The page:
“We made it clear that she was the first case, and [Darbi] said, ‘Go for it.’” said Melissa Dorn, Coordinator of the Fetal Therapy Program at the medical center. “She was very courageous with everything we needed to do.”
During the surgery, Dr. Walker inserted a fiber optic tube—called a fetoscope—through a small incision in Darbi’s abdomen. The fetoscope served as a guide shaft for the thread-like laser fiber he would use to sever the problematic blood vessels. Looking at images from the fetoscope and ultrasound, Dr. Walker scanned the shared placenta to identify vessels that communicated between the twins. Once he had found them, he “lasered” the vessels apart. While the procedure was intended to save both boys, it was clear that Blake’s portion of the placenta was much larger than Carter’s. At least if Carter were to die, his death would no longer threaten Blake’s survival.
“If we had not done anything, I am sure both babies would not be alive,” said Dorn.
Blake stabilized, but Carter lived approximately three weeks longer. The twins were delivered via C-section on August 25, and placed in matching blankets and hats Darbi had made. Blake’s hat was the normal size for a newborn weighing nearly six pounds, while Carter’s was a third the size.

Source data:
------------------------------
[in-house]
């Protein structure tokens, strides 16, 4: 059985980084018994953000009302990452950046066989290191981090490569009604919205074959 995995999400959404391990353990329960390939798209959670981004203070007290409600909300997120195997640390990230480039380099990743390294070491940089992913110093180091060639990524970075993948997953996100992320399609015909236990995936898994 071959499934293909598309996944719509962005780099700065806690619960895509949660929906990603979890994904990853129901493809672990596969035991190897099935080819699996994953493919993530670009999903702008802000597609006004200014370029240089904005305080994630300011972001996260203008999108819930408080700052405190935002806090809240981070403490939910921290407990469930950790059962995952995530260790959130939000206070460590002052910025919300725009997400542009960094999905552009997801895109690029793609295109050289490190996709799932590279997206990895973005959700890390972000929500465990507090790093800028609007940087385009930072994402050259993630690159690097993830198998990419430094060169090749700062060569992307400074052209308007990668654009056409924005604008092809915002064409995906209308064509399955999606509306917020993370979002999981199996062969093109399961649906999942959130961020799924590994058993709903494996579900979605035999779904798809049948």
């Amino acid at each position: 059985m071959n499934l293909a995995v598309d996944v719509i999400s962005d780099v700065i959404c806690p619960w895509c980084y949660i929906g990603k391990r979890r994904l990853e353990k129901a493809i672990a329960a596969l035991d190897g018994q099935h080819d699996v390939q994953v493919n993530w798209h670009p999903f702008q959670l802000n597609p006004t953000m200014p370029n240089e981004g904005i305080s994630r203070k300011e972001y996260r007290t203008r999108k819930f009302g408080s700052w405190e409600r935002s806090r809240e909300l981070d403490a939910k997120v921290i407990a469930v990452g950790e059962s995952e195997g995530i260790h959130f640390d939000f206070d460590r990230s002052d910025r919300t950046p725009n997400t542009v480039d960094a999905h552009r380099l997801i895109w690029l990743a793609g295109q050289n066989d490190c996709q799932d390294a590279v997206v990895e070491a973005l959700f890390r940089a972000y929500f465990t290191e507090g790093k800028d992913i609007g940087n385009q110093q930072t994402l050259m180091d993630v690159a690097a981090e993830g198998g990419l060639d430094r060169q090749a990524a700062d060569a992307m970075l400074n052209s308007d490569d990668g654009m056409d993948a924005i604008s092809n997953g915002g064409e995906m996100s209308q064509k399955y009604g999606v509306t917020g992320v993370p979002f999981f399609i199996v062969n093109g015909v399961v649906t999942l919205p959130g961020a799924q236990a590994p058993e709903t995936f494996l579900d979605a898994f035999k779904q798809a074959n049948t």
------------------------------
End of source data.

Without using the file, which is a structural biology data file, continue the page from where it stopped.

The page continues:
“In my head, [Carter’s] a perfect little baby, and I want to remember him that way,” said Darbi.
A mysterious God
The Johnsons say they’ve learned a host of life lessons over the past two years. They are not bitter, nor disillusioned. They have heard plenty of explanations—some comical, some irksome—by well-wishers attempting to explain the tragedies. In the end, however, Mike and Darbi have concluded that life happens, and, that at times, God intervenes, and other times He seems to hold back. And that’s OK with them.
“Sometimes He’s letting us be out there on our own to experience life in a messed up world, and sometimes He’s willing to actually step into the natural ways things lay out and alter them for the better,” said Mike, who is now working as a firefighter in-training for the McClane Fire District. “But we don’t know when, and we don’t know why any of this happened, and that’s OK. It’s what we’ve arrived at.”
Grief and Joy
On August 31, 2003, Carter was laid to rest in the same plot where his grandmother and sister are buried. About fifty family members and friends came to pay their respects at the graveside service. They wrote messages to Carter on baby-blue balloons, sang “Jesus loves me,” and released the balloons into a cloudless sky.
Later that same afternoon, they gathered again, this time for an all-out birthday bash for Blake. For one day, at least, grief and joy walked hand in hand.
(This is an archived story originally published in 2003. It is posted to accompany Darbi Johnson's 2011 essay "Finding room in heart and home," also available on this website.)